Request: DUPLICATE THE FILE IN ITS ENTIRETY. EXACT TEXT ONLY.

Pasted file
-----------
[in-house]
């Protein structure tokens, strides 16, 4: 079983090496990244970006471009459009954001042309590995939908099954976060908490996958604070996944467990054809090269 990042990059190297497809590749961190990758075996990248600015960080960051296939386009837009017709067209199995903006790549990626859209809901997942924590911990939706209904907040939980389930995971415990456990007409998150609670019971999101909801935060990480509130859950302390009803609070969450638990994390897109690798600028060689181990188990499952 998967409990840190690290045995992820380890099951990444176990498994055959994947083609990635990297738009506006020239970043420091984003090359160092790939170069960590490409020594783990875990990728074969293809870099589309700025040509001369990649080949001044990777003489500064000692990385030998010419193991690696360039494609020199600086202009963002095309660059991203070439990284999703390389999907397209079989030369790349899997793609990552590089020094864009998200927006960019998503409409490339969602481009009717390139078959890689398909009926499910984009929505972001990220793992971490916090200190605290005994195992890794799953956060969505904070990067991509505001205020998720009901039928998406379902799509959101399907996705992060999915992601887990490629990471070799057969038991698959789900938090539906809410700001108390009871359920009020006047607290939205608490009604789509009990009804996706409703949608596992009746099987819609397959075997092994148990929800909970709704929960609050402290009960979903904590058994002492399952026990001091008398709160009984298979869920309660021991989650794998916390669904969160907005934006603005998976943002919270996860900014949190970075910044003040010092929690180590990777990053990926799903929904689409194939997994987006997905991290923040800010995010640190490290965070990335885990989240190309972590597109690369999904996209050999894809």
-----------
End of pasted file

[in-house]
């Protein structure tokens, strides 16, 4: 079983090496990244970006471009459009954001042309590995939908099954976060908490996958604070996944467990054809090269 990042990059190297497809590749961190990758075996990248600015960080960051296939386009837009017709067209199995903006790549990626859209809901997942924590911990939706209904907040939980389930995971415990456990007409998150609670019971999101909801935060990480509130859950302390009803609070969450638990994390897109690798600028060689181990188990499952 998967409990840190690290045995992820380890099951990444176990498994055959994947083609990635990297738009506006020239970043420091984003090359160092790939170069960590490409020594783990875990990728074969293809870099589309700025040509001369990649080949001044990777003489500064000692990385030998010419193991690696360039494609020199600086202009963002095309660059991203070439990284999703390389999907397209079989030369790349899997793609990552590089020094864009998200927006960019998503409409490339969602481009009717390139078959890689398909009926499910984009929505972001990220793992971490916090200190605290005994195992890794799953956060969505904070990067991509505001205020998720009901039928998406379902799509959101399907996705992060999915992601887990490629990471070799057969038991698959789900938090539906809410700001108390009871359920009020006047607290939205608490009604789509009990009804996706409703949608596992009746099987819609397959075997092994148990929800909970709704929960609050402290009960979903904590058994002492399952026990001091008398709160009984298979869920309660021991989650794998916390669904969160907005934006603005998976943002919270996860900014949190970075910044003040010092929690180590990777990053990926799903929904689409194939997994987006997905991290923040800010995010640190490290965070990335885990989240190309972590597109690369999904996209050999894809």